On the third day of the Tokaido Trail, the tour heads to Kamakura. Amusingly, the Minami Kamakura High School Cycling Club anime was screening as I was planning this trip.
Courtesy of the CrunchyRoll news feed, here’s a couple of links with some of the scenery:
Day 6 Plan:
- Train trip of about 2 hours to Kamakura
- Guided look at Kamakura’s temples and shrines, including the big Buddha at Kotokuin temple.
I’ll let you know what else I end up doing once I find out.
Day 6 Actual:
The train trips ran fairly smoothly and we then took taxis to the hotel where we left the bags but couldn’t check in yet. The hotel has this odd horizontal elevator that connects it to a conference/bridal facility, and from there we exited out onto the bay front near to the classic Enoshima Electric Railway.
Oh, and the hill next to the school that was a key scene in MinaKama.
Which I recognised immediately. This scene in fact:
My photo is basically taken further up the hill at the pedestrian crossing but you can see why I was having deja vu for the rest of the day.
That set the tone for the day – so many places that we visited were ones that I recognised from MinaKama, and I’m absolutely going to have to rewatch it once I get back to Australia.
We bought takeout lunch (sandwiches for me, including a crumbed chicken cutlet sandwich) from the inevitable konbini (a 7-11 IIRC). I wasn’t sure about the concept of a cold crumbed cutlet sandwich (that one episode of Restaurant to Another World notwithstanding), but it really worked well. Something to keep an eye out for later if there’s going to be another lunch like that.
After that we caught the Enoshima Electric Railway to Kamakura station.
On at least the first ride on the Enoshima, it really is worth paying attention to the surroundings. The trains themselves are these charming little two car beasts, and the track weaves through housing and closely built areas in a way that I doubt you’d see anywhere else.
In a sense the relaxed the Enoshima is emblematic of the difference between Kamakura and Tokyo. Kamakura is much more relaxed in look and feel, not that we were relaxed once we got going.
Some of the tour dropped off the Enoshima at Hase station to do their own things. Those of us that went to Kamakura then transferred on another line to Kita Kamakura (“North Kamakura” essentially).
From there we started hiking the pilgrims route through the hills and visited the most interesting of the temples and shrines along the way.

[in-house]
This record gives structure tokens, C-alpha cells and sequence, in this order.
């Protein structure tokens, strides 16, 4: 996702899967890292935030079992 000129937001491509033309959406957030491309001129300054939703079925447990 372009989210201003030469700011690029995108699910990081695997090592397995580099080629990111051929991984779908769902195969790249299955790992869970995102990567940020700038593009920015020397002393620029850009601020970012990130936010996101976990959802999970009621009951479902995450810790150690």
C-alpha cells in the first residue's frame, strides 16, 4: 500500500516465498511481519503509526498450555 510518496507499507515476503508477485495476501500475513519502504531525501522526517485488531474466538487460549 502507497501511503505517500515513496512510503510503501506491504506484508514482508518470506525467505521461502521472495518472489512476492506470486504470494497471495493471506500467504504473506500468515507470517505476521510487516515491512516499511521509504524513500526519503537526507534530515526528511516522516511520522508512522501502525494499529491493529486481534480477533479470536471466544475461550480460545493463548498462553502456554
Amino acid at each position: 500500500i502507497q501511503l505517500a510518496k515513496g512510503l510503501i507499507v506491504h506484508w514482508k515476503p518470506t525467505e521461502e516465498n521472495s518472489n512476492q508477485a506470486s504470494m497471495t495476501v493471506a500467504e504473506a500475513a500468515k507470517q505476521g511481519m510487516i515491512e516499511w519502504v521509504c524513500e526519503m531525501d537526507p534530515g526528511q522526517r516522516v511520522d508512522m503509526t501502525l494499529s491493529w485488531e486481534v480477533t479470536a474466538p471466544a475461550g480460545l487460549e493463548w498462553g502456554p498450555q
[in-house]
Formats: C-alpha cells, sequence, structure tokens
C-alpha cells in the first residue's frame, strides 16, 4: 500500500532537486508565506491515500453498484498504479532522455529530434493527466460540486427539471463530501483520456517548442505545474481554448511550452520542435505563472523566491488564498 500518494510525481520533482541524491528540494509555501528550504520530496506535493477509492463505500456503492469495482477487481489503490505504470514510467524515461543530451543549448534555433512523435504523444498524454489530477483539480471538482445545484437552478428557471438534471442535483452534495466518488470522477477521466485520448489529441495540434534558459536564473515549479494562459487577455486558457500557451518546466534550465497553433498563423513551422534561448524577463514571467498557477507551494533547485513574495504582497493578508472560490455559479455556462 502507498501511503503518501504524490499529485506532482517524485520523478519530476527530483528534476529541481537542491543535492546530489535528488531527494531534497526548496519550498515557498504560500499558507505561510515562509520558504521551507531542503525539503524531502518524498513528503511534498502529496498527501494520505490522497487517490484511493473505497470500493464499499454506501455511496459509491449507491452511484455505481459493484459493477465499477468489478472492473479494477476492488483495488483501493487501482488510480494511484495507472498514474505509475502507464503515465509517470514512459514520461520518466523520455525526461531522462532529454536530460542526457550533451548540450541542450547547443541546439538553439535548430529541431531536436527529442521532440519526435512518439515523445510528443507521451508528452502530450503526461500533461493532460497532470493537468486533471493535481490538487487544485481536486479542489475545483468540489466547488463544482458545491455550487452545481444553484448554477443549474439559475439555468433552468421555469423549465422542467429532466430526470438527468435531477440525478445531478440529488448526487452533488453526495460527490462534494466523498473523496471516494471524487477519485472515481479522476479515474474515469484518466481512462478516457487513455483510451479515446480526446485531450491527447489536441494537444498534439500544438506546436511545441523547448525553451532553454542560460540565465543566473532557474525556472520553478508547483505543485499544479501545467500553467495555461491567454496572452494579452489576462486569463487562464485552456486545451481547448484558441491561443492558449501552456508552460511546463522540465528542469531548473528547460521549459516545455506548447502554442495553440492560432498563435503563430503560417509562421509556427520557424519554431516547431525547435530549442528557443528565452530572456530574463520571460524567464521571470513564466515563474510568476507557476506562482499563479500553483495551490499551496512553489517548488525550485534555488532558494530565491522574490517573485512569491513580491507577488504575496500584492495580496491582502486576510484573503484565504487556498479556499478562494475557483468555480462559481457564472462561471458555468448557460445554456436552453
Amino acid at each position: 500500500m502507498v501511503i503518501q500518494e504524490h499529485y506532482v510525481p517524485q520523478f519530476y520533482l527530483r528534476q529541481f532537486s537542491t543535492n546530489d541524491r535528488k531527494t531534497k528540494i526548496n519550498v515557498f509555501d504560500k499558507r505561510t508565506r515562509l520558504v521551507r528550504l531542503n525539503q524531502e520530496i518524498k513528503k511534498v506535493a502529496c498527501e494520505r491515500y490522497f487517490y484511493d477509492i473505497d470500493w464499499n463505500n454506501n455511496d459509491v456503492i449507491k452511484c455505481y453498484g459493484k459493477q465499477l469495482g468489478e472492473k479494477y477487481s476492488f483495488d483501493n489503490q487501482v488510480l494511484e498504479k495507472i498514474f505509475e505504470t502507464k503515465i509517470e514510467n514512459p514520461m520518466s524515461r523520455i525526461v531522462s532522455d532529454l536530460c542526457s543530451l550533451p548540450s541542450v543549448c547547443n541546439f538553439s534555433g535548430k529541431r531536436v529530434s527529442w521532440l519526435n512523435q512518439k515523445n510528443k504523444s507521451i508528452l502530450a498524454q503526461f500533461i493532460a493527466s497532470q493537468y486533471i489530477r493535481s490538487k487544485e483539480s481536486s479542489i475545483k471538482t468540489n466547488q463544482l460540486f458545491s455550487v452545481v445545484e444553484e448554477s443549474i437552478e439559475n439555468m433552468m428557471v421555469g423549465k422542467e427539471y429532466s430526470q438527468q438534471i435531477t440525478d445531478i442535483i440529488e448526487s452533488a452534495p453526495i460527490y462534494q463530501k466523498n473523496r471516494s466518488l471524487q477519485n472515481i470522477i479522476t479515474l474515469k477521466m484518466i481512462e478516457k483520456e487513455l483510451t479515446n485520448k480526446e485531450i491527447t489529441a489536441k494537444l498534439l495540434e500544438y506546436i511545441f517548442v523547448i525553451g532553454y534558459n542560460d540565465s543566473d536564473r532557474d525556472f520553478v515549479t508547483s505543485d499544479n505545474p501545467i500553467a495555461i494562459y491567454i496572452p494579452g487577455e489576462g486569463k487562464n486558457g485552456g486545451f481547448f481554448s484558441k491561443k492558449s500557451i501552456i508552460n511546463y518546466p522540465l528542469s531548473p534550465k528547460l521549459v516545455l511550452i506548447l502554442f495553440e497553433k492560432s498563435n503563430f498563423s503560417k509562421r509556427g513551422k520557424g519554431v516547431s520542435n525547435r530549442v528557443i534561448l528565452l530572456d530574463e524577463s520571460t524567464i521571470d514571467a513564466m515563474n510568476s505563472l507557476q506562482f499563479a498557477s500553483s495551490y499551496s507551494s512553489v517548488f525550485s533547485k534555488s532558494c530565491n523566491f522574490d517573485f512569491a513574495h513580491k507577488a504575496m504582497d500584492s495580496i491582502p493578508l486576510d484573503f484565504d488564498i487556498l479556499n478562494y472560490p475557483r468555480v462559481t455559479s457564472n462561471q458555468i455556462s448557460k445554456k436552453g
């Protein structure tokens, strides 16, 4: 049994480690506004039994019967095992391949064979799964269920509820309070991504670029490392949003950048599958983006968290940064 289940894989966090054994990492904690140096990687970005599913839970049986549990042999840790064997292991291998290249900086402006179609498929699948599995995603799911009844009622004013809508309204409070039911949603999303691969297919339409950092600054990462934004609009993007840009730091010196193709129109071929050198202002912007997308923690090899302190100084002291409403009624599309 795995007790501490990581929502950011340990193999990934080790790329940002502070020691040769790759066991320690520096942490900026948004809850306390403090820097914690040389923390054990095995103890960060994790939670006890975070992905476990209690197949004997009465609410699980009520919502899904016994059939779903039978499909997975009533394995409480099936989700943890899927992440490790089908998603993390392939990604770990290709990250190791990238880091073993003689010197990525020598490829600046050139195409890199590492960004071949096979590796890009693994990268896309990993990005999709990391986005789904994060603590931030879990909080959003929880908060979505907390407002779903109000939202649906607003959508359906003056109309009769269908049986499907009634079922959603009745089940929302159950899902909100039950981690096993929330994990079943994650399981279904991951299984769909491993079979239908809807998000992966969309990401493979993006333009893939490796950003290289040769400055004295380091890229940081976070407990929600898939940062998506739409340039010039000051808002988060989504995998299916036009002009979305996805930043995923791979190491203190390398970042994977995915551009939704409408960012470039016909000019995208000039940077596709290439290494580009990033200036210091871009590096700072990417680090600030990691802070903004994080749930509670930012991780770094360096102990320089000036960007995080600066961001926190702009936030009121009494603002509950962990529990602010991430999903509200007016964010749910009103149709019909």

Once again I had that sense of deja vu from MinaKama as I knew some of the temples and activities from episode 9 once the Brett’s explanations reminded me. Although I’m blanking on the name now the one where you walk through a tunnel to get to it.
Once you’re through the temple, you wash your money to make it triple and this was one that I definitely remembered from MinaKama.
The Zeniarai Benzaiten Ugafuku Shrine is also, apparently, one of the sources of inspiration for the Legend of Zelda games, and fans of those games should recognise that when they see it.
Like many shrines the Zeniarai Benten has a collection of ema, or prayer boards, and I found this one to be quite charming if not already self fulfilling:
The hike itself is fairly challenging in places, and I’m reasonably pleased that I only fell once in the hardest spot (no damage).
On the other hand there are people living in Kamakura along the route of the hike who have to deal with this as being the view from their houses:
The hike took about three to four hours and I collapsed with exhaustion fairly soon afterwards.
In terms of photography I was experimenting with the polarizing light filter today. The early chunk of hike photos (up to say the first Inari shrine), and the second batch of Daibutsu photos at Kotoku-in used the filter, everything else didn’t.
Speaking of the Daibutsu:
And one more:
The last temple we visited was Hase-dera which is where I picked up this panorama of Kamakura:
After that we returned to the hotel to check in, collapse, and shower before dinner. On the way there were some what I now think were Kites overhead (see Grebouri’s comment below):
I also picked up a reasonably decent sunset shot:
Dinner was at a “Western” style cafe called Double Doors which provided a range of dishes, and offered fairly decadent desserts. Back at the hotel and preparing to separate my luggage so that a chunk can be sent ahead whilst I live out of a smaller bag for a couple of days.
I’ll collapse shortly because I’m really tired (but pleased, definitely pleased) after that hike and the sugar coma from that brownie should hit any time now…
The, ah, rather large photo gallery from today is here. Curating this lot may take some time after the trip is over. 😄